International Current Affairs

IAEA opens world’s first low Enriched Uranium bank in Kazakhstan

The UN global nuclear watchdog, International Atomic Energy Agency (IAEA) has opened world’s first low Enriched Uranium (LEU) Bank in Oskemen in Kazakhstan.

The bank is owned and managed by IAEA. It will be the first of its kind LEU bank not to be under control of any individual country. The IAEA also manages 123 tons of uranium in Angarsk, Russia but it is under the control of Russian government.

Key Facts

The LEU Bank has reserve capacity to store 90 tons of LEU, the essential ingredient needed to make the fuel for light-water nuclear reactors, which generate electricity. This reserve is enough to fully load a light-water reactor capable of supplying electricity to a large city for three years.

The IAEA has established a series of strict criteria for member state purchasing uranium from the bank. The project was funded by donors, including the United States, European Union, Kuwait, United Arab Emirates, Norway and Nuclear Threat Initiative.

Purpose of Bank

Last resort Supply:  It will serve as last resort source of LEU after IAEA member countries are unable to either produce fuel or if it becomes unavailable on the international market for whatever reason. It will ensure that in the event of an international crisis or similar circumstances, countries dependent on nuclear power would still have access to uranium.

Non-proliferation efforts: It will discourage countries from developing their own uranium enrichment capacities as seen supposedly that peaceful use of enriched uranium can be converted into weapons-grade level.

No disruption to nuclear fuel trade: It will not disrupt usual trade of nuclear fuel purchased in the open market or by bilateral agreement between countries.

Peaceful use of atomic energy: It will ensure peaceful use of atomic energy without the need to develop a costly enrichment program. It will assure that suppliers in the international markets do not manipulate prices or when LEU ceases to be supplied for political reasons.

International Atomic Energy Agency (IAEA)

IAEA is an international organization that seeks to promote the peaceful use of nuclear energy, and to inhibit its use for any military purpose, including nuclear weapons. It was established as an autonomous organization in 1957 through its own international treaty, the IAEA Statute. It is independent of the United Nations but reports to both the United Nations General Assembly (UNGA) and Security Council (UNSC).The IAEA has its headquarters in Vienna, Austria.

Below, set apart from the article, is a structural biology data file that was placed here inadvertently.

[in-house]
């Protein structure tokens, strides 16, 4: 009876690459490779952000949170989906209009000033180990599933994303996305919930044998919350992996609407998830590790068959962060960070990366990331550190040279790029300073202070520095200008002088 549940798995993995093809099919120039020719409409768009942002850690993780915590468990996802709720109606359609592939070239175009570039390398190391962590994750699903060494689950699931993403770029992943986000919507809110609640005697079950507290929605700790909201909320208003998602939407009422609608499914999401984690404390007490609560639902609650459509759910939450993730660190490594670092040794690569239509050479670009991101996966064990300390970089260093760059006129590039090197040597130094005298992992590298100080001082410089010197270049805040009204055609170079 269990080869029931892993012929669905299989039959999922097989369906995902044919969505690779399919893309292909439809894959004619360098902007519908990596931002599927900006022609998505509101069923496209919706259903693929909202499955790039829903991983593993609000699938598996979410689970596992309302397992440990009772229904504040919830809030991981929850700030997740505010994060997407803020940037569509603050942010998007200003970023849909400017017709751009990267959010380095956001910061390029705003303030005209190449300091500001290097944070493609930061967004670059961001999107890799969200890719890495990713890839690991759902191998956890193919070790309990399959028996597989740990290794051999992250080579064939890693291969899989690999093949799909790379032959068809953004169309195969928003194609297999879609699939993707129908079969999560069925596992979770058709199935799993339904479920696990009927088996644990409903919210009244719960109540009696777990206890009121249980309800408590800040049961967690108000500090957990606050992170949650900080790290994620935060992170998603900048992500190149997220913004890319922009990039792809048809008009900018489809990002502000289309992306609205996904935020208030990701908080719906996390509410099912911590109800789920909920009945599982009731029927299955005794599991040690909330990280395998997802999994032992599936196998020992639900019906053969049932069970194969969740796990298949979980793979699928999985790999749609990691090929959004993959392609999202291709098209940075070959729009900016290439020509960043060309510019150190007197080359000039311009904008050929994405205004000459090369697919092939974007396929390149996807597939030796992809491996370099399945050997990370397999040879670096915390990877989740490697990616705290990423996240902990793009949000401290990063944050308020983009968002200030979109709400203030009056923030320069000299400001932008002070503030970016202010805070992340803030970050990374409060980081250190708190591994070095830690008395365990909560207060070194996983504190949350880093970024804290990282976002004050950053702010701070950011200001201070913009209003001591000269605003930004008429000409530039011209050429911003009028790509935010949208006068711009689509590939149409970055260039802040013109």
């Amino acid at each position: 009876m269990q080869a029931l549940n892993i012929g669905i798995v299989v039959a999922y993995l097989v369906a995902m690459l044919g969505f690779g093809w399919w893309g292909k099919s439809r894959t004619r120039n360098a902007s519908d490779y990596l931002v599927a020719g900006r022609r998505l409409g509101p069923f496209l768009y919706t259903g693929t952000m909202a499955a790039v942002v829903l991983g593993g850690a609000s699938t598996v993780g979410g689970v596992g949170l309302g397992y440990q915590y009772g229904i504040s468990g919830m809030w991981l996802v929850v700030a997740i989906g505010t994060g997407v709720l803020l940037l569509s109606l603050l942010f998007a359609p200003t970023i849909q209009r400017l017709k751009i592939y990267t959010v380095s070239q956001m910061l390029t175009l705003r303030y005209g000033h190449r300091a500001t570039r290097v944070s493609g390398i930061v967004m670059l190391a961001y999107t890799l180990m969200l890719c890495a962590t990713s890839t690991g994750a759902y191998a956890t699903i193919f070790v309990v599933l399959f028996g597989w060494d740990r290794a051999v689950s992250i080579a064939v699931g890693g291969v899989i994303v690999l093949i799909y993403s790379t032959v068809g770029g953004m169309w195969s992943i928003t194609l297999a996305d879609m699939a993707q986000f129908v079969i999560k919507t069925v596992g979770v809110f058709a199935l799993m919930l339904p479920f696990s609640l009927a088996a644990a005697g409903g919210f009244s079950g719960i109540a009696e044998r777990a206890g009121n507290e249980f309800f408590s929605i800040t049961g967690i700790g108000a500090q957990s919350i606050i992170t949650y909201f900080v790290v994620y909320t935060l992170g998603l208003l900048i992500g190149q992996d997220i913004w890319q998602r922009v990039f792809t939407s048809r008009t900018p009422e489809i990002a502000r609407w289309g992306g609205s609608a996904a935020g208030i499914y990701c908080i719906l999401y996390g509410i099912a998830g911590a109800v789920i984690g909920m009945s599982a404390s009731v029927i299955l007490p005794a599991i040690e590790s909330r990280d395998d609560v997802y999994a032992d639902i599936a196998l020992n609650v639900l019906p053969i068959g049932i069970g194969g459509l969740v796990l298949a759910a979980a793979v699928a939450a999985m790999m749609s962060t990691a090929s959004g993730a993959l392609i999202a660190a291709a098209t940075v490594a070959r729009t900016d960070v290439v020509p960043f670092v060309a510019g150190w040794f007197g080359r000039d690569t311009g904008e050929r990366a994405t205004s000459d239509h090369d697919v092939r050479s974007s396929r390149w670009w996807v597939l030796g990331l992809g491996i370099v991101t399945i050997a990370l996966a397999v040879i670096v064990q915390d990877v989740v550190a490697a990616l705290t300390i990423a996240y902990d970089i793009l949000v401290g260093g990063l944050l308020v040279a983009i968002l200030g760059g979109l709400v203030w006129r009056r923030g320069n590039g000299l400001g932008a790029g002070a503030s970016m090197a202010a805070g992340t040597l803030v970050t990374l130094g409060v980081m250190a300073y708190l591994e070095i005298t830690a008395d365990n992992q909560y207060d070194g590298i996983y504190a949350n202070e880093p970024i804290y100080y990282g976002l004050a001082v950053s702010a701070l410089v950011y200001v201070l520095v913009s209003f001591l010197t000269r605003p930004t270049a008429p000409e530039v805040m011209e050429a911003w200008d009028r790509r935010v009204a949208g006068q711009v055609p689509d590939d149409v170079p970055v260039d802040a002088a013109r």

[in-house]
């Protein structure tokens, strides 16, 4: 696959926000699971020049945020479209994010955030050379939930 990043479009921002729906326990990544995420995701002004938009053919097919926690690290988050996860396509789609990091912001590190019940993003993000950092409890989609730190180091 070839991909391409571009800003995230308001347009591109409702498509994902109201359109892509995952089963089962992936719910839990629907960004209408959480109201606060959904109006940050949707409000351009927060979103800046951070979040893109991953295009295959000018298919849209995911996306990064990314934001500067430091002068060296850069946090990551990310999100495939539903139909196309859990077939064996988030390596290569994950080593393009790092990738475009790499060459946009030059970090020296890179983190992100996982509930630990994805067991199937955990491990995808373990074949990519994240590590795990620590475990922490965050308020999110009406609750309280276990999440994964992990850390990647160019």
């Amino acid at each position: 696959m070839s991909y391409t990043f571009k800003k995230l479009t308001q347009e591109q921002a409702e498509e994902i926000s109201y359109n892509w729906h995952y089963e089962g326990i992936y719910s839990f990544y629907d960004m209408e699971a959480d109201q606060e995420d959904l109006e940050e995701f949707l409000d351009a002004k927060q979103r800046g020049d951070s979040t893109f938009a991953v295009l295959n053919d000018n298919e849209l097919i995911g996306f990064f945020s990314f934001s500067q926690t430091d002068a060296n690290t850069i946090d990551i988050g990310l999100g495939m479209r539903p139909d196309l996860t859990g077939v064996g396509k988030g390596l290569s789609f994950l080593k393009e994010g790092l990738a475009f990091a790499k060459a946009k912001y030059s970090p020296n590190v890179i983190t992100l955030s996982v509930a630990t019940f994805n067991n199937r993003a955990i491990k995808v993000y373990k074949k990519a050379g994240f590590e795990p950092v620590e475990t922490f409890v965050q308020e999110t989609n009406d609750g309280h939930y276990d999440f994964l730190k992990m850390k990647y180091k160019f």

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August 29: International Day Against Nuclear Tests

The International Day Against Nuclear Tests was observed across the world on 29 August with an aim to raise awareness about the effects of nuclear weapon test explosions or any other nuclear explosions.

Observance of the day seeks to promote peace and security world-wide and calls for urgent need to prevent nuclear catastrophes to avert devastating effects on humankind, environment and the planet. It also highlights urgent need for cessation of nuclear weapons as one of the means of achieving the goal of a nuclear-weapon-free world.

To mark this day, various events were organised across the world such as symposia, conferences, exhibits, competitions, publications, instruction in academic institutions.

International Day Against Nuclear Tests

The International Day against Nuclear Tests was instituted by the United Nations General Assembly (UNGA) by unanimously adopting resolution 64/35 in December 2009. The resolution was initiated by Kazakhstan with support of large number of sponsors and cosponsors with a view to commemorate closure of Semipalatinsk Nuclear Test site on 29 August 1991. The Day was first observed in 2010 and since then observed annually to galvanize the necessity of banning nuclear weapon tests.

Semipalatinsk Nuclear Test site

The Semipalatinsk Test Site (also known as The Polygon) was the primary testing venue for the Soviet Union’s nuclear weapons. It is located on the steppe in northeast Kazakhstan (then the Kazakh SSR part of USSR), south of the valley of the Irtysh River. The Soviet Union had conducted 456 nuclear tests on this site from 1949 until 1989 including 340 underground and 116 atmospheric explosions (roughly the equivalent of 2500 Hiroshima atomic bombs) with little regard for their effect on the local people or environment.

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